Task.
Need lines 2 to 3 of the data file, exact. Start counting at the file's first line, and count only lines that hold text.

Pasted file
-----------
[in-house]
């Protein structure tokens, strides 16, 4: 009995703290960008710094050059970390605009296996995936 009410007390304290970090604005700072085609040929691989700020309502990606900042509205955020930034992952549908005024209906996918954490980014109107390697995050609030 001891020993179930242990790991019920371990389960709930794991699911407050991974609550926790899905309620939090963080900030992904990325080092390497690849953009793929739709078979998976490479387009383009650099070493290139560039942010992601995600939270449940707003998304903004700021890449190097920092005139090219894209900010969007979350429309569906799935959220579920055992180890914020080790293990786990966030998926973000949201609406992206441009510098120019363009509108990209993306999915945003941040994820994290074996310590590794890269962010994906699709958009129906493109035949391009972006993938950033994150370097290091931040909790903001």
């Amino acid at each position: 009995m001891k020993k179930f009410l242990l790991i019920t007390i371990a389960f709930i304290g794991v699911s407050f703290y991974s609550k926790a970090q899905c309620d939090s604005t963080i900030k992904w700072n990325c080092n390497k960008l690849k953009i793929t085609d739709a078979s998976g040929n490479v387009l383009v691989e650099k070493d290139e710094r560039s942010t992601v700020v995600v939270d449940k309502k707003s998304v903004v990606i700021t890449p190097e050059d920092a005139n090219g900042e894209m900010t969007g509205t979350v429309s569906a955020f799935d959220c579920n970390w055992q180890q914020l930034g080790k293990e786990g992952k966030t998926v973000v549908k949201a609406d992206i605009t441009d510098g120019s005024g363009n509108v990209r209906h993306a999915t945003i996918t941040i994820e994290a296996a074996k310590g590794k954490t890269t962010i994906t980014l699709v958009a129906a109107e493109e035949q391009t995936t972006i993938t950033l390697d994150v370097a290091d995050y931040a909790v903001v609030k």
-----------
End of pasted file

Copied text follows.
């Protein structure tokens, strides 16, 4: 009995703290960008710094050059970390605009296996995936 009410007390304290970090604005700072085609040929691989700020309502990606900042509205955020930034992952549908005024209906996918954490980014109107390697995050609030 001891020993179930242990790991019920371990389960709930794991699911407050991974609550926790899905309620939090963080900030992904990325080092390497690849953009793929739709078979998976490479387009383009650099070493290139560039942010992601995600939270449940707003998304903004700021890449190097920092005139090219894209900010969007979350429309569906799935959220579920055992180890914020080790293990786990966030998926973000949201609406992206441009510098120019363009509108990209993306999915945003941040994820994290074996310590590794890269962010994906699709958009129906493109035949391009972006993938950033994150370097290091931040909790903001």
């Amino acid at each position: 009995m001891k020993k179930f009410l242990l790991i019920t007390i371990a389960f709930i304290g794991v699911s407050f703290y991974s609550k926790a970090q899905c309620d939090s604005t963080i900030k992904w700072n990325c080092n390497k960008l690849k953009i793929t085609d739709a078979s998976g040929n490479v387009l383009v691989e650099k070493d290139e710094r560039s942010t992601v700020v995600v939270d449940k309502k707003s998304v903004v990606i700021t890449p190097e050059d920092a005139n090219g900042e894209m900010t969007g509205t979350v429309s569906a955020f799935d959220c579920n970390w055992q180890q914020l930034g080790k293990e786990g992952k966030t998926v973000v549908k949201a609406d992206i605009t441009d510098g120019s005024g363009n509108v990209r209906h993306a999915t945003i996918t941040i994820e994290a296996a074996k310590g590794k954490t890269t962010i994906t980014l699709v958009a129906a109107e493109e035949q391009t995936t972006i993938t950033l390697d994150v370097a290091d995050y931040a909790v903001v609030k």